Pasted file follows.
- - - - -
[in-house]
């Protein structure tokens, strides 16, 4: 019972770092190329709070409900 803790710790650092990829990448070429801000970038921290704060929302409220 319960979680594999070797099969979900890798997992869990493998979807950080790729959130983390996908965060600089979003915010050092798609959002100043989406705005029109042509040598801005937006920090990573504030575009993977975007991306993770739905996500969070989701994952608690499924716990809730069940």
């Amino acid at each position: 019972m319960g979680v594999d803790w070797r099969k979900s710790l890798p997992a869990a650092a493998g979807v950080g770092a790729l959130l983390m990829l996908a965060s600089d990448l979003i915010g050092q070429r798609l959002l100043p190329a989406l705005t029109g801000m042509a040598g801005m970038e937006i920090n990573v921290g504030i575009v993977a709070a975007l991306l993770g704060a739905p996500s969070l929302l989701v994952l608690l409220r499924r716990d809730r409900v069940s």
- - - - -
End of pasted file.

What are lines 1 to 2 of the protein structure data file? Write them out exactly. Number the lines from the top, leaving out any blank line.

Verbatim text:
[in-house]
């Protein structure tokens, strides 16, 4: 019972770092190329709070409900 803790710790650092990829990448070429801000970038921290704060929302409220 319960979680594999070797099969979900890798997992869990493998979807950080790729959130983390996908965060600089979003915010050092798609959002100043989406705005029109042509040598801005937006920090990573504030575009993977975007991306993770739905996500969070989701994952608690499924716990809730069940």